Characteristic #2: The Constant Push for a Desperate Expectancy for “God to Move”
What is wrong with a desperate expectancy for “God to move”? Well, I can think of several things wrong with being desperate as a Christian, but more foundational than that, the issue is, What are we desperate (or longing) for? As we saw in the previous characteristic, the desperation is for God to move so that we will “experience his presence” or successfully “seek his face.” In Movement X, the idea of preaching propositional truths need not be rejected outright, so long as the main focus is to really experience the God we are preaching about. (This really goes to the heart of my concern with the movement. Simply affirming sound theology is irrelevant—what matters is having that theology impact your Christian life.)
The Brownsville Revival (and most of Movement X that I have encountered) did not emphatically endorse the “prosperity” preachers. While there are elements of their views here and there, the main focus is on a holy desperation to experience God: desperation to have an experience of God that will leave you saying, “More Lord.” People are urged to pray for hours and hours and hours, to fast, to cry out over and over again in order to have this experience. This desire is fulfilled, not when someone understands the truth about Christ and turns from sin, not when someone takes every thought captive to obey Christ, but when one has a “powerful experience of God”—and remember from the previous post what constitutes this experience. One of Michael Brown’s messages at the Brownsville Revival characterizes this well.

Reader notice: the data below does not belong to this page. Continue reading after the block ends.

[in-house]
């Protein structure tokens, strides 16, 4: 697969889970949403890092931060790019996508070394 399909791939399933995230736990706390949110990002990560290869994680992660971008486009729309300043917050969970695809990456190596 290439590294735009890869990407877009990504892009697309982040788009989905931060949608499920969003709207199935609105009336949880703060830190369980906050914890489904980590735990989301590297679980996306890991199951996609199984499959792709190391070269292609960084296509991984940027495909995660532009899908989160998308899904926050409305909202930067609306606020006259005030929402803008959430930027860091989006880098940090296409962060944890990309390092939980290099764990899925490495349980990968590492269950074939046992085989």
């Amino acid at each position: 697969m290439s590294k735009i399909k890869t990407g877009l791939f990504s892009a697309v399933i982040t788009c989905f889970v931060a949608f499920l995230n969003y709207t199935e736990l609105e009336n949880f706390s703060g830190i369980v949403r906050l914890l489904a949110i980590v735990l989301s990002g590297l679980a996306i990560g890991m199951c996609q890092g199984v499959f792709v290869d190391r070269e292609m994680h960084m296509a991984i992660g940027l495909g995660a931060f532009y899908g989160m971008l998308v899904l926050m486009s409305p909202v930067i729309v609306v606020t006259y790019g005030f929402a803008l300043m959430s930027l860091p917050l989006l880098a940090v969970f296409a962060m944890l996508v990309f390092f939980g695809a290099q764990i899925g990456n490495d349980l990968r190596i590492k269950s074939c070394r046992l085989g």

Michael Brown’s message (aptly entitled “Holy Desperation”) is viewable on YouTube in eight segments. At the end of the final segment (Part 8), one can see the result of his message. Prior to watching this, I naïvely wanted to hold out hope that some “Charismatics/Pentecostals” really did reject the excesses. After listening to Michael Brown’s radio program in which he talked with Phil Johnson (from Grace to You) and then with Sam Storms and Adrian Warnock, I held out hope that maybe, just maybe, this was someone who really did reject the excesses and yet remained a “Charismatic.” (However, I was still rather cautious: If he rejects the excesses, what is left of Movement X?) By using the example of Michael Brown I want to make clear that my concern is what he teaches and views as Christianity. How does he present Christianity? This is not about whether or not he is a Christian. In fact, I wanted to listen to Michael Brown’s preaching at the Brownsville Revival because during his talk with Phil Johnson he seemed to decry the “excesses” in the Charismatic movement. This was curious to me, because I wanted to see if he really did view Christianity like Phil Johnson, for example. Well, I listened to Brown preach at the Brownsville Revival and I saw what occurred there: it was simply more of the same. It was typical of Movement X. While Michael Brown may agree that Benny Hinn and Creflo Dollar are teaching errors, he still heartily embraces the fundamentals of Movement X. The theme of desperation is constantly present not only in Brown’s message but in Movement X as a whole.
Would someone like Tope Koleoso reject the Brownsville Revival? Perhaps. But the issue is not mainly what kinds of physical experiences are acceptable, but rather the fact that Movement X promotes the desperate seeking of any emotional, physical experience. Tope Koleoso, for example, speaking about a specific Sunday service planned at his church, talks about the event as a special time to not “just” preach the Gospel but to “seek the face of God.” The hope for these events, Koleoso says, is that “signs and wonders [would] be amongst us powerfully.”